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It’s Time to End the Bush Meat Trade

More than a year ago, the American country began shutting down, unsure of what the future would hold in a world suddenly seized by the coronavirus. Today, life is slowly but surely returning to normal. The White House announced at the beginning of April that 20 percent of the adult population has been vaccinated.

As life returns to normal, however, we must ensure that the world we return to isn’t identical to the one that allowed this pandemic to occur. The origins of COVID-19 lie in a broken social contract between humans and animals. Animal cruelty in wet markets, which are havens for filth and disease, facilitated the initial spread of COVID-19.

To rebuild the world safely, we must elevate the standards of living for animals not just in America, but around the world. Early in the pandemic, American Humane released a New Deal for Animals, People and the World We Share. The 10-point policy proposal outlines how politicians around the world can ensure the humane treatment of animals and build a more humane, compassionate world.

Central to American Humane’s New Deal is the elimination of the organization poaching and the bush meat trade. Africa’s tourism industry, which before the pandemic brought in roughly $39 billion a year, is essential for funding the preservation and conservation of iconic megafauna. Our planet’s largest animals, including elephants, rhinos and big cats, often function as critical keystones of their respective habitats. When these animals are poached and sold, entire ecosystems are threatened.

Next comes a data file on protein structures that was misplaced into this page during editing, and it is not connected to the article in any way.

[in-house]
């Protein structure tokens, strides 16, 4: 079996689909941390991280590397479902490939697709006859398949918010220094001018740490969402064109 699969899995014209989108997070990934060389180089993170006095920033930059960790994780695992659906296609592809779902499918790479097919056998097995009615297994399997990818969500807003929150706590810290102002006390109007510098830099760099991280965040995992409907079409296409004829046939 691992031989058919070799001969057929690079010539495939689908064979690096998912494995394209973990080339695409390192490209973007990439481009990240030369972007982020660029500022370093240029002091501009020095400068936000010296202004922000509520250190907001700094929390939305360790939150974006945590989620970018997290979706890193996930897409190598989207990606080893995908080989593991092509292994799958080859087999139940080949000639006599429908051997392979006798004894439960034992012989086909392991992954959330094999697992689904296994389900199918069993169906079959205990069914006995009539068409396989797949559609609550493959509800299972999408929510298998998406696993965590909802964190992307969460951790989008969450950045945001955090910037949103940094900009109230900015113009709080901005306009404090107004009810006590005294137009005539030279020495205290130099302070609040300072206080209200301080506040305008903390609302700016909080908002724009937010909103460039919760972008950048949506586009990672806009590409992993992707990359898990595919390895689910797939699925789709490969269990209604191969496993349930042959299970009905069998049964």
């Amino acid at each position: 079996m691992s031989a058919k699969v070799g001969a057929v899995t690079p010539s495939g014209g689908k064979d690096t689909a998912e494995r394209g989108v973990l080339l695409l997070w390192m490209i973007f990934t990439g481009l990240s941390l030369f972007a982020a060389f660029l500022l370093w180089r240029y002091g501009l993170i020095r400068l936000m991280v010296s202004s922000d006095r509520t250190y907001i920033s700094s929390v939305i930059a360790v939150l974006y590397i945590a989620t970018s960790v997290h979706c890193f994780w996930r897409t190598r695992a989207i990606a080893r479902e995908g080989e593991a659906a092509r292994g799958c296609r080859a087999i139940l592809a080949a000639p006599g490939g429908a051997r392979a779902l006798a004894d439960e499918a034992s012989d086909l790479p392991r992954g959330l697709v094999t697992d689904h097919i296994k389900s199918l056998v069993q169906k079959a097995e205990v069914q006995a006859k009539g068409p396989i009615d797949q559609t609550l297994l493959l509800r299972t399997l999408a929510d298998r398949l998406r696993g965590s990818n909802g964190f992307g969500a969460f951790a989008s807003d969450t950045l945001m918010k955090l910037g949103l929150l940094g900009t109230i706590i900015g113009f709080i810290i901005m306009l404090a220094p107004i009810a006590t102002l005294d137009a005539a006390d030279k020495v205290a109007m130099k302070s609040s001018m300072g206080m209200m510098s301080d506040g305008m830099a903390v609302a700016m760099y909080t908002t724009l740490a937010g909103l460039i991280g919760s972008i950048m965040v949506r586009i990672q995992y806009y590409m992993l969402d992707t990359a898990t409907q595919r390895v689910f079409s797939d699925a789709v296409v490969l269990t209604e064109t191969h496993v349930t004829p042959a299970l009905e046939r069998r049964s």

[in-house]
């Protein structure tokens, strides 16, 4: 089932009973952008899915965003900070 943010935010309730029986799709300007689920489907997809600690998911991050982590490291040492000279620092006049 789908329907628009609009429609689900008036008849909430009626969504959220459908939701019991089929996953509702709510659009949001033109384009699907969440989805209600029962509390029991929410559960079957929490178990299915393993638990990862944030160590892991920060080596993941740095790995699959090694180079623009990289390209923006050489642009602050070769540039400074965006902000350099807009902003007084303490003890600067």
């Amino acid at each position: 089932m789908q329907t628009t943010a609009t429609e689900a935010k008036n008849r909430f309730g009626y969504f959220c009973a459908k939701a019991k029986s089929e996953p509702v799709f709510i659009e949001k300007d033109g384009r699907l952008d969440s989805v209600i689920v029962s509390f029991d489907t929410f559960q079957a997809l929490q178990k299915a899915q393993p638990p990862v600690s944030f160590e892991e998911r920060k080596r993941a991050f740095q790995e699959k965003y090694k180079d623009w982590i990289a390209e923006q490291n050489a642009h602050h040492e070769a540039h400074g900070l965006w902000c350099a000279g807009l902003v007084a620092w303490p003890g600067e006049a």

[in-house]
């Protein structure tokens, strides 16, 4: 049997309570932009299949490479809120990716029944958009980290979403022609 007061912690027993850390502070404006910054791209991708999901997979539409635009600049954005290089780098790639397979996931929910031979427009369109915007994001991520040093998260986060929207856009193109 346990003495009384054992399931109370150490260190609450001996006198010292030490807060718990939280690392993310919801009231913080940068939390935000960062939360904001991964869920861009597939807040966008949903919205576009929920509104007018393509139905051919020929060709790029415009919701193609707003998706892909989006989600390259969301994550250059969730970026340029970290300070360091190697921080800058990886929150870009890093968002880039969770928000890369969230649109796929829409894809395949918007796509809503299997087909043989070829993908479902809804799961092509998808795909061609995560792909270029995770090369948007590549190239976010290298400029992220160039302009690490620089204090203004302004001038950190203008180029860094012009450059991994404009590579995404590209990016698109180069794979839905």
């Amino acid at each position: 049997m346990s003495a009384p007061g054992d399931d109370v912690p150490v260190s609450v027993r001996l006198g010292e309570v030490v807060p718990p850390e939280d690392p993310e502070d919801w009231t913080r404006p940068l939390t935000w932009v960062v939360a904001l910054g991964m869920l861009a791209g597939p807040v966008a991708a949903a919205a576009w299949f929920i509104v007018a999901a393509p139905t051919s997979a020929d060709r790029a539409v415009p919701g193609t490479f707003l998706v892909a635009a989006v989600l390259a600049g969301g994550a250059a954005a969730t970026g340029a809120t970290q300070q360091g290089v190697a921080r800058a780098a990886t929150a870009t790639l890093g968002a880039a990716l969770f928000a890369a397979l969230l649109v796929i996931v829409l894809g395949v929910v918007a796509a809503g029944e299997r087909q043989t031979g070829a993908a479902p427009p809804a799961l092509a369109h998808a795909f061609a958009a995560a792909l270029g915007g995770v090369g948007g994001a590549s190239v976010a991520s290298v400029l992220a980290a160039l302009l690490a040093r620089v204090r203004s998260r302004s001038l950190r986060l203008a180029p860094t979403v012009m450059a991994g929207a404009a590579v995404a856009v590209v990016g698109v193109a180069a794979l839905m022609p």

The economic incentives that prop up poaching are immense. Consider that the illegal wildlife trade is worth $23 billion, making it the fourth-most valuable black-market industry, behind trafficking drugs, people and weapons. A rhinoceros horn, for example, will sell for $167 a kilogram in Africa, but fetch up to $66,000 a kilogram in China.

To deter poaching, policymakers must not only enforce stringent anti-poaching policies, but support responsible eco-tourism that will not only pay for the protection of vital habitats and animals but will revitalize impoverished communities.

The road ahead isn’t easy, but if leaders fail to improve the human-animal social contract, then we risk inviting another COVID pandemic. Read more about American Humane’s call to action at

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